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'Happy Baby' makes happy mom: Pregnant moms don't need to skip these yoga poses

Many pregnant women who practice yoga are advised to skip certain poses. A new study says moms can pose with less worry.
/ Source: TODAY

Yoga does a body good. It’s no wonder many pregnant women continue going to class as their belly grows, though they’re often advised to skip certain poses. Now, there’s evidence they may not have to do that.

Poses that were commonly thought to be risky for expectant moms in the third trimester — including Child’s Pose, Corpse Pose, Downward Facing Dog and the appropriately named Happy Baby Pose — can be safe for both mom and fetus, a study published last month in the journal Obstetrics & Gynecology has found.

Pregnant women doing yoga
Prenatal yoga can offer a number of benefits.Shutterstock

In all, more than two dozen popular yoga postures were evaluated and found to be fine for women in late stages of pregnancy. The study was conducted by Dr. Rachael Polis, a gynecologist at Kosair Children's Hospital in Louisville, Kentucky, and her colleagues. It took place at Jersey Shore University Medical Center in Neptune, New Jersey.

"I feel reassured that healthy pregnant women in their third trimester can participate in yoga with modifications," Polis, who has been practicing yoga for more than 12 years, told TODAY Parents. "Modifications can include the use of a chair, block or wall for certain yoga postures."

Related: Is it OK to exercise when you're 9 months pregnant?

She emphasized it's important for pregnant women to discuss any exercise routine with their obstetricians.

In general, yoga is fine, even in late pregnancy, as long as a woman is healthy and has been active throughout her life, said Dr. Iffath Hoskins, vice chair of patient safety and quality in the department of obstetrics and gynecology at NYU Langone Medical Center.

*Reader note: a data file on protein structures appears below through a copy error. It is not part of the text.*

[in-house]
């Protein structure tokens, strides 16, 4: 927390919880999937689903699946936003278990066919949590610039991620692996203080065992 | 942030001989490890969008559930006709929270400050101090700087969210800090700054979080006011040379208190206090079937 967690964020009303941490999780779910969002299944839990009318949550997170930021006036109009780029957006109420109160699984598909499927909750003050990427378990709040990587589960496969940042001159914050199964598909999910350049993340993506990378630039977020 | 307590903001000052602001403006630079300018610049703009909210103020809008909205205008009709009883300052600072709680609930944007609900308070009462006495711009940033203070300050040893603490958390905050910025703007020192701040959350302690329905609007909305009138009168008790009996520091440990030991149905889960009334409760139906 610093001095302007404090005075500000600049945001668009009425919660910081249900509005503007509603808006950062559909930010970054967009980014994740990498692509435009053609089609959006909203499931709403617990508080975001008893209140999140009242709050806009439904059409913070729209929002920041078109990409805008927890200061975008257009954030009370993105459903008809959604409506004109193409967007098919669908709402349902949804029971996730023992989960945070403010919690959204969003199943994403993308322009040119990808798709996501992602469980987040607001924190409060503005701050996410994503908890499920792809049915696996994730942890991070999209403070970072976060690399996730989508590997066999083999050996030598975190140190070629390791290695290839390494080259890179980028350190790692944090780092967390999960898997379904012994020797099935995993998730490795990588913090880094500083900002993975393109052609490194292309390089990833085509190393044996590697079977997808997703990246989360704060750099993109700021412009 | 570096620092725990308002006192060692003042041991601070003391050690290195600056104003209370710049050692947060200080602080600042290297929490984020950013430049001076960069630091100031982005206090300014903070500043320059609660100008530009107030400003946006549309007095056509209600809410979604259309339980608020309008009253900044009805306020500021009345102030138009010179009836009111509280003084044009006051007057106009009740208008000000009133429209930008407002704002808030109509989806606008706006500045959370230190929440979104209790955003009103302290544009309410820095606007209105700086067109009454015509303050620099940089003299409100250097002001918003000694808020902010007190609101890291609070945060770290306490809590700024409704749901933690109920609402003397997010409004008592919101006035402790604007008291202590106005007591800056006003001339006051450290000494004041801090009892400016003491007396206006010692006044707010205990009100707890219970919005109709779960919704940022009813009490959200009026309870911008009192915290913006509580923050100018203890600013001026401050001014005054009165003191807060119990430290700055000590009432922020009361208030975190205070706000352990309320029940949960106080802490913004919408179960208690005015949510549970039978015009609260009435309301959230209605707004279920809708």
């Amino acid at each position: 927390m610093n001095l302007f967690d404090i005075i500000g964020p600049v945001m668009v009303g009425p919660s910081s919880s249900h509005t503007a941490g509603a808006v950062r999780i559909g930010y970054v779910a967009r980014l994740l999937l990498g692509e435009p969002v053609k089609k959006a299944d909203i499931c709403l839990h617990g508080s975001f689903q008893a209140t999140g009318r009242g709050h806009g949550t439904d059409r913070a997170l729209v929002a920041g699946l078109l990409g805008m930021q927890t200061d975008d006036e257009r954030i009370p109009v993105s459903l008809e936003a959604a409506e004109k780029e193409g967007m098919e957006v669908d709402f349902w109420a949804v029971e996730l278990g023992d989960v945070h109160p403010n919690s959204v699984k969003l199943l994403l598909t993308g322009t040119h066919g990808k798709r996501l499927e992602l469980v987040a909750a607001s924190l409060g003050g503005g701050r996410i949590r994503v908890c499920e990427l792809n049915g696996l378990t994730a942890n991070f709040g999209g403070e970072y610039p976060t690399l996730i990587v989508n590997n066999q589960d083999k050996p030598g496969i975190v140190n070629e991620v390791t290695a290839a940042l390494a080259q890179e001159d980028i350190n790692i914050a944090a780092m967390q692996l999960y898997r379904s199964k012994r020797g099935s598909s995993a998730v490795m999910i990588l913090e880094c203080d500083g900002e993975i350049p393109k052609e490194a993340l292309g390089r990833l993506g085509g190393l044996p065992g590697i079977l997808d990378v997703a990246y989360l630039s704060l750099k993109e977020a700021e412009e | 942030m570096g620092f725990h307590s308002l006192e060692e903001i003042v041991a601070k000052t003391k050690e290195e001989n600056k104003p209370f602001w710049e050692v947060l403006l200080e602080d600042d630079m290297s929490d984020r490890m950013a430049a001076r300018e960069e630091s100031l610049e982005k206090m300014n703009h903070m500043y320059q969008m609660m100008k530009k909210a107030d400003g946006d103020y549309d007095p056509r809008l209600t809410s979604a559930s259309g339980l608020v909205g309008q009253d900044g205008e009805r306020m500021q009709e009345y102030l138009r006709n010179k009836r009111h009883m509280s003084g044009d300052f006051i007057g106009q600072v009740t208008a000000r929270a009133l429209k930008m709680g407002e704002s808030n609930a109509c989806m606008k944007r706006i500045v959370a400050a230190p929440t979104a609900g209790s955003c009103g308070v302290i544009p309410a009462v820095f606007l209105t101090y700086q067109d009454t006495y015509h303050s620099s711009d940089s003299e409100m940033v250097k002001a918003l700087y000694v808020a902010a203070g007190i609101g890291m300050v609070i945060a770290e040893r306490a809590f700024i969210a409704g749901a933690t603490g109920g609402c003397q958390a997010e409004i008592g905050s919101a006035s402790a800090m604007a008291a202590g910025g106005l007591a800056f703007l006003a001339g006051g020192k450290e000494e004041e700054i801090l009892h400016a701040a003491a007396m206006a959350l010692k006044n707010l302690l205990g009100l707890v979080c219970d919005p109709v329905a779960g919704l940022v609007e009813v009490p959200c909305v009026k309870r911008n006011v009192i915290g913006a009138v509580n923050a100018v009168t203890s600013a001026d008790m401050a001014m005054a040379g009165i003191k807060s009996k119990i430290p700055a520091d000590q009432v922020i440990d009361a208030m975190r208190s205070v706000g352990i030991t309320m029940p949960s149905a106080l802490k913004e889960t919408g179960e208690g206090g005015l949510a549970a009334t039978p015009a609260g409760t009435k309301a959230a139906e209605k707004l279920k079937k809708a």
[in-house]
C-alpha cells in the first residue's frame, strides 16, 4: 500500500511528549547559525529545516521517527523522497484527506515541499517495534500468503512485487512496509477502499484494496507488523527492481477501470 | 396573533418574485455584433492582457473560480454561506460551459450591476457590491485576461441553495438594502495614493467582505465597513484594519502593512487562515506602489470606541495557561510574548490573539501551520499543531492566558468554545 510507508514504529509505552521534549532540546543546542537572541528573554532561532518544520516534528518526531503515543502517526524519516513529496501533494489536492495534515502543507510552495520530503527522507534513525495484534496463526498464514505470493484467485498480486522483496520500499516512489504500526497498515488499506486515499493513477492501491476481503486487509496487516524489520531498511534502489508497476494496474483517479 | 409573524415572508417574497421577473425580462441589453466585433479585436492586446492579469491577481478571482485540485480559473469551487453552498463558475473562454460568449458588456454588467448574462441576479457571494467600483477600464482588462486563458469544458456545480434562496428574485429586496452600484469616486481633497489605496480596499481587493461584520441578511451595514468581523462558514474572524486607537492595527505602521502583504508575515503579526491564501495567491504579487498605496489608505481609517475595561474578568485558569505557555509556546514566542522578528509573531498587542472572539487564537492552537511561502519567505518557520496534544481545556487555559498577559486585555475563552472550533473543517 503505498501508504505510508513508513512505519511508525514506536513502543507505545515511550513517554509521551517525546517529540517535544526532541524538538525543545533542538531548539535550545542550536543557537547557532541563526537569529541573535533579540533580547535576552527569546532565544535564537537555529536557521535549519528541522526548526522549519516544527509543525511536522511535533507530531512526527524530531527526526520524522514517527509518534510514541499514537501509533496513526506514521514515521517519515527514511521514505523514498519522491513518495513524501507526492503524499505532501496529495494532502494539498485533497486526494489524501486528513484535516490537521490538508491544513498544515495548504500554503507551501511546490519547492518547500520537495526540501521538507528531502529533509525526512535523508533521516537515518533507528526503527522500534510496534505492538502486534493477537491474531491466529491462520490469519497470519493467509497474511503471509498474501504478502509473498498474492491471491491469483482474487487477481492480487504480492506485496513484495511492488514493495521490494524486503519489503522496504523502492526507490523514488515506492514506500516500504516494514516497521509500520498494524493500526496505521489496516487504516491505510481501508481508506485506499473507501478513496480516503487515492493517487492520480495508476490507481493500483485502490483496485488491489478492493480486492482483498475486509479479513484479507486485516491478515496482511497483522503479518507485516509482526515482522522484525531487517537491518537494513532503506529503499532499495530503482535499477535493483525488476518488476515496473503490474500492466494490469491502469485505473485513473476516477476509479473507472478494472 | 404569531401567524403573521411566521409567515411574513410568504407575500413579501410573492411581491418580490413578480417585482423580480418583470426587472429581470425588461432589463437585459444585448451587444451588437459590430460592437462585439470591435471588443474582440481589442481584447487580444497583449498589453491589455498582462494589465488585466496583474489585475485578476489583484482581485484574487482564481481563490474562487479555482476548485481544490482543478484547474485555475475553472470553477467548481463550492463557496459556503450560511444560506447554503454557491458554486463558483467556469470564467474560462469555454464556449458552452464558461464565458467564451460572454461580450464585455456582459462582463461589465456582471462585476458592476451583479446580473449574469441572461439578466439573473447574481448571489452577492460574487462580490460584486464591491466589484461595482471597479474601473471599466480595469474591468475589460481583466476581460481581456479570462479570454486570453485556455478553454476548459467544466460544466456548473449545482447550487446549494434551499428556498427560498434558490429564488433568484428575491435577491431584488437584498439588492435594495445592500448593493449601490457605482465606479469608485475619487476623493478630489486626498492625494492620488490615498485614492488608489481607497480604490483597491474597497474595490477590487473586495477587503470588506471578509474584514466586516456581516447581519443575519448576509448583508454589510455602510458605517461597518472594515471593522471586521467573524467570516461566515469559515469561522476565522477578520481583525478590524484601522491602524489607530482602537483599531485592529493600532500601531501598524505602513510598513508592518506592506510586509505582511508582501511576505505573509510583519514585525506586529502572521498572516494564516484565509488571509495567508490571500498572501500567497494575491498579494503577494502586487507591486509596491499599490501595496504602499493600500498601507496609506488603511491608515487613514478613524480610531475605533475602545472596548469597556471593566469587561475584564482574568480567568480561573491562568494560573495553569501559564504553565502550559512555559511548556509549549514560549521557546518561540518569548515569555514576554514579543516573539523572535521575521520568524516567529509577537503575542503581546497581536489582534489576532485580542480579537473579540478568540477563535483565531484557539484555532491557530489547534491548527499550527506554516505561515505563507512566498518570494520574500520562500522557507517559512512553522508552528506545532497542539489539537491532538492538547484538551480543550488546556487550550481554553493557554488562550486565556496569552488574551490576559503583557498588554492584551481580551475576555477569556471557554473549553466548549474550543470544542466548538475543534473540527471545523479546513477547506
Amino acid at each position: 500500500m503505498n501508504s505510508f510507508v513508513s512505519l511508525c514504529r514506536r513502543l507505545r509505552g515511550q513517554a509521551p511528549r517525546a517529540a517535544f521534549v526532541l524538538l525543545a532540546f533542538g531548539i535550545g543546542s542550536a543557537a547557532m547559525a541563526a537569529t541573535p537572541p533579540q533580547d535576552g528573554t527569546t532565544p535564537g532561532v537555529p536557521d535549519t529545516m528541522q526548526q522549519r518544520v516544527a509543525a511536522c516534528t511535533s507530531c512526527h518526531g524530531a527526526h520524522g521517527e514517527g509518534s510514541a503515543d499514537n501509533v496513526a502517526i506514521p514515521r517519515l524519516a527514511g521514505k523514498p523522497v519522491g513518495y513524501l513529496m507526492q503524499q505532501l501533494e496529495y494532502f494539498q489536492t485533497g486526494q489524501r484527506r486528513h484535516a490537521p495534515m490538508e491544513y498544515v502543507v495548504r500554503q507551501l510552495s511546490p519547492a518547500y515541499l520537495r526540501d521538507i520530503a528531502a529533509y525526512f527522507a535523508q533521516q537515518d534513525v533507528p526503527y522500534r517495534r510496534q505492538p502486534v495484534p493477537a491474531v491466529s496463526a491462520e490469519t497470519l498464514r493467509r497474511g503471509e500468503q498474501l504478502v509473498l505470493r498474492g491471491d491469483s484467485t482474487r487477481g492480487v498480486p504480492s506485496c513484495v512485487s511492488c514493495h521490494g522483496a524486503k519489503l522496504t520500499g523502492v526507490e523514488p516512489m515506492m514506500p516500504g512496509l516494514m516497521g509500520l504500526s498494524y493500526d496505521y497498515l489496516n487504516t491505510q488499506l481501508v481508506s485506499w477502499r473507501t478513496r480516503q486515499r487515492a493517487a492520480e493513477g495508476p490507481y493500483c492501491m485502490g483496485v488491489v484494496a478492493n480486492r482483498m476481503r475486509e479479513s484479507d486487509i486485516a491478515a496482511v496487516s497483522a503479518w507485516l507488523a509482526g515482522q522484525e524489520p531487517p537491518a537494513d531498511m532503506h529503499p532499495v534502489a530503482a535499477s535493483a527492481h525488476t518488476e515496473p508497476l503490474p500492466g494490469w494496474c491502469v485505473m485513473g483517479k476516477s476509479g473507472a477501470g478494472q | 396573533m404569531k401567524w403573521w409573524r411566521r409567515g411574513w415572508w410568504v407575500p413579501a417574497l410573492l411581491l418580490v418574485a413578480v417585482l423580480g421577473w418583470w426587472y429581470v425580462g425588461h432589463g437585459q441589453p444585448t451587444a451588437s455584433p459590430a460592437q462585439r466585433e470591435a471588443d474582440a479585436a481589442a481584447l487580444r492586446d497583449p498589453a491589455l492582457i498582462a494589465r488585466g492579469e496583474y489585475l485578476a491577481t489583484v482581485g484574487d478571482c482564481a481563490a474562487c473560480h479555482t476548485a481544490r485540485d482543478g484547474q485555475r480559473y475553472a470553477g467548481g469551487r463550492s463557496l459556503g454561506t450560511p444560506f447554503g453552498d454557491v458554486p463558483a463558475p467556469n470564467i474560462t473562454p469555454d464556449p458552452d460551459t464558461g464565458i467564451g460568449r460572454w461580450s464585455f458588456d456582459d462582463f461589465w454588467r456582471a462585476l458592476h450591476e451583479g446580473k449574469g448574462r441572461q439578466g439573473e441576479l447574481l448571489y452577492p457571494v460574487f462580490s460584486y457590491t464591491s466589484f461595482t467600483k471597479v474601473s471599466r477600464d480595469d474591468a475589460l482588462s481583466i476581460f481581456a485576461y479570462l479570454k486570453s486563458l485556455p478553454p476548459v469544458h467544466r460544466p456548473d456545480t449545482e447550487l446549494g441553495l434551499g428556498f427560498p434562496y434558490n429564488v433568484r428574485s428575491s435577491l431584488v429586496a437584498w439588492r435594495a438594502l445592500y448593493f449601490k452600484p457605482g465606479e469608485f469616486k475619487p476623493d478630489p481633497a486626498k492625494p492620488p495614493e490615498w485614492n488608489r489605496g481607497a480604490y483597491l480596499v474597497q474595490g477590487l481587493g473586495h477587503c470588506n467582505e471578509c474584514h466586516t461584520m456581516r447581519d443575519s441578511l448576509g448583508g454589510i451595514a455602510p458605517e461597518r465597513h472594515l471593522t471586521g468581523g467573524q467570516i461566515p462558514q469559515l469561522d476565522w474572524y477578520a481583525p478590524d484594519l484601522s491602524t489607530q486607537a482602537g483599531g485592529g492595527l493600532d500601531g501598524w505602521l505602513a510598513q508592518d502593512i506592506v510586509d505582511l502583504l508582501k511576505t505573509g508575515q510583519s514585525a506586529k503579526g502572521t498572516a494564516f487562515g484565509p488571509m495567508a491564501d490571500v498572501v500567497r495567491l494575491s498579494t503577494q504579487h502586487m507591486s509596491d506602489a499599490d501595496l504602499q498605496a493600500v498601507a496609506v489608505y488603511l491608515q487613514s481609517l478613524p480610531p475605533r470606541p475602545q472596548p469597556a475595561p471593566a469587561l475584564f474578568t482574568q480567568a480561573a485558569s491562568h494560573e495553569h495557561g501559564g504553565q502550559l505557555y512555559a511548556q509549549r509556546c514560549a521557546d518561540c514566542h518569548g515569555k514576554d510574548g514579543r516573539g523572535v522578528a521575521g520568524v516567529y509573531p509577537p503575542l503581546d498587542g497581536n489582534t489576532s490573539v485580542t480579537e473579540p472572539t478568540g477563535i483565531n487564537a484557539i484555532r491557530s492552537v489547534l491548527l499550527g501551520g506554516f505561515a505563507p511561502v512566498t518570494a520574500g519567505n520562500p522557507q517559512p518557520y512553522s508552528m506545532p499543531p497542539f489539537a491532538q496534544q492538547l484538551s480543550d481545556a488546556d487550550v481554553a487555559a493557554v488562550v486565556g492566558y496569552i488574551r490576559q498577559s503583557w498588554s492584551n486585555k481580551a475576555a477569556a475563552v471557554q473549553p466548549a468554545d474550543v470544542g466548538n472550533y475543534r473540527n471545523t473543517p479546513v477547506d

Yoga can help increase an expectant mom's flexibility; plus any exercise and stretching is good overall for pregnant women, Hoskins noted.

But despite the study’s findings that Corpse Pose — lying flat on one’s back — was fine, Hoskins still advised against it, noting the uterus could put pressure on a large vein in a pregnant woman’s body and decrease blood flow to the fetus. She urged women to not lie flat, but put a wedge under their right hip, thus tilting themselves to the left.

For the study, the researchers recruited 25 healthy pregnant women. All were 35-37 weeks along and none had pregnancy complications such as high blood pressure, bleeding or premature labor. They ranged in age from 18 to 42.

Only ten of the women were experienced yoga practitioners. Eight others were familiar with the practice and seven were yoga newbies.

Related: 4 tips about self-acceptance from 'Big Gal Yoga'

Each mom-to-be took part in a one-on-one yoga session with a certified yoga instructor, going through 26 postures from a typical yoga class. They skipped some postures, like lying flat on the belly, to avoid pressure on the uterus; and headstands, because of the risk of falling.

An OB/GYN continuously monitored both mom and fetus for any signs of trouble during the class. The women were also evaluated before and after the session.

The study found all of their vital signs remained normal in all postures, including Child's Pose, Corpse Pose, Downward Facing Dog and Happy Baby Pose. There were no falls or injuries. Fetal heart rates also stayed normal across all 26 poses. All positions were "well tolerated" by mom and fetus, Polis said.

In a follow-up the next day, none of the women said they felt unsafe during the session or reported any problems, such as contractions or fluid leakage.

There are some things to keep in mind: The study did not evaluate women with complicated pregnancies.

Also, women who practice yoga in late stages of pregnancy should modify their practice a bit, the study authors advise. A chair, a wall or blocks are essential when doing balancing poses, for example, because a growing belly changes a woman’s center of gravity.

Hoskins also advised women to watch for signs of trouble, including an unusual increase in heart rate or core body temperature, dehydration and pain in any joints or limbs.

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